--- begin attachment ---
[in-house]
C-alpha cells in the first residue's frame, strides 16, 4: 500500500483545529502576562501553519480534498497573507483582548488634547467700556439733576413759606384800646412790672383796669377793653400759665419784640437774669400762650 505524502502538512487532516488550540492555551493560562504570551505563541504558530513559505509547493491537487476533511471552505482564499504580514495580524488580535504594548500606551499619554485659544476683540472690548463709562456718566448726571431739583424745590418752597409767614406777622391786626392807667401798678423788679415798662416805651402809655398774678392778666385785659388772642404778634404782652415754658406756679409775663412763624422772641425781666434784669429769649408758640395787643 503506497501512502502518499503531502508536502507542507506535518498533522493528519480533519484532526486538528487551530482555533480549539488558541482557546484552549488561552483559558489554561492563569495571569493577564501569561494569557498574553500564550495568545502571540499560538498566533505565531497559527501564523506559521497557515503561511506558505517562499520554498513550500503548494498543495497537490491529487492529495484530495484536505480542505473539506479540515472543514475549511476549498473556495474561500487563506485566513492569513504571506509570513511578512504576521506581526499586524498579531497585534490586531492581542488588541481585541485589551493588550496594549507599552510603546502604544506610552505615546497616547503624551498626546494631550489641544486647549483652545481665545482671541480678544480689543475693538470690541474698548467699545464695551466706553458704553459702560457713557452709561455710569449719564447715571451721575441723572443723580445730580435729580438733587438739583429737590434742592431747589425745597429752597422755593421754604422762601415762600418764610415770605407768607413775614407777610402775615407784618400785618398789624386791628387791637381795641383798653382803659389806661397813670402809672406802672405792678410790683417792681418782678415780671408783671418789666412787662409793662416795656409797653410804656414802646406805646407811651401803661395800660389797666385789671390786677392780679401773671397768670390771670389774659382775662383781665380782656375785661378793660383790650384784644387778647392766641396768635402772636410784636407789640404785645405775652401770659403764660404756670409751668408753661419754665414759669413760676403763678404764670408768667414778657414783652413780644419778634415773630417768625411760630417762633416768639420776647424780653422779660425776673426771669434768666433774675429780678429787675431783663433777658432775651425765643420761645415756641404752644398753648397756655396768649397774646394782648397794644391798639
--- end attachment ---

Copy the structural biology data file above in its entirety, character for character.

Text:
[in-house]
C-alpha cells in the first residue's frame, strides 16, 4: 500500500483545529502576562501553519480534498497573507483582548488634547467700556439733576413759606384800646412790672383796669377793653400759665419784640437774669400762650 505524502502538512487532516488550540492555551493560562504570551505563541504558530513559505509547493491537487476533511471552505482564499504580514495580524488580535504594548500606551499619554485659544476683540472690548463709562456718566448726571431739583424745590418752597409767614406777622391786626392807667401798678423788679415798662416805651402809655398774678392778666385785659388772642404778634404782652415754658406756679409775663412763624422772641425781666434784669429769649408758640395787643 503506497501512502502518499503531502508536502507542507506535518498533522493528519480533519484532526486538528487551530482555533480549539488558541482557546484552549488561552483559558489554561492563569495571569493577564501569561494569557498574553500564550495568545502571540499560538498566533505565531497559527501564523506559521497557515503561511506558505517562499520554498513550500503548494498543495497537490491529487492529495484530495484536505480542505473539506479540515472543514475549511476549498473556495474561500487563506485566513492569513504571506509570513511578512504576521506581526499586524498579531497585534490586531492581542488588541481585541485589551493588550496594549507599552510603546502604544506610552505615546497616547503624551498626546494631550489641544486647549483652545481665545482671541480678544480689543475693538470690541474698548467699545464695551466706553458704553459702560457713557452709561455710569449719564447715571451721575441723572443723580445730580435729580438733587438739583429737590434742592431747589425745597429752597422755593421754604422762601415762600418764610415770605407768607413775614407777610402775615407784618400785618398789624386791628387791637381795641383798653382803659389806661397813670402809672406802672405792678410790683417792681418782678415780671408783671418789666412787662409793662416795656409797653410804656414802646406805646407811651401803661395800660389797666385789671390786677392780679401773671397768670390771670389774659382775662383781665380782656375785661378793660383790650384784644387778647392766641396768635402772636410784636407789640404785645405775652401770659403764660404756670409751668408753661419754665414759669413760676403763678404764670408768667414778657414783652413780644419778634415773630417768625411760630417762633416768639420776647424780653422779660425776673426771669434768666433774675429780678429787675431783663433777658432775651425765643420761645415756641404752644398753648397756655396768649397774646394782648397794644391798639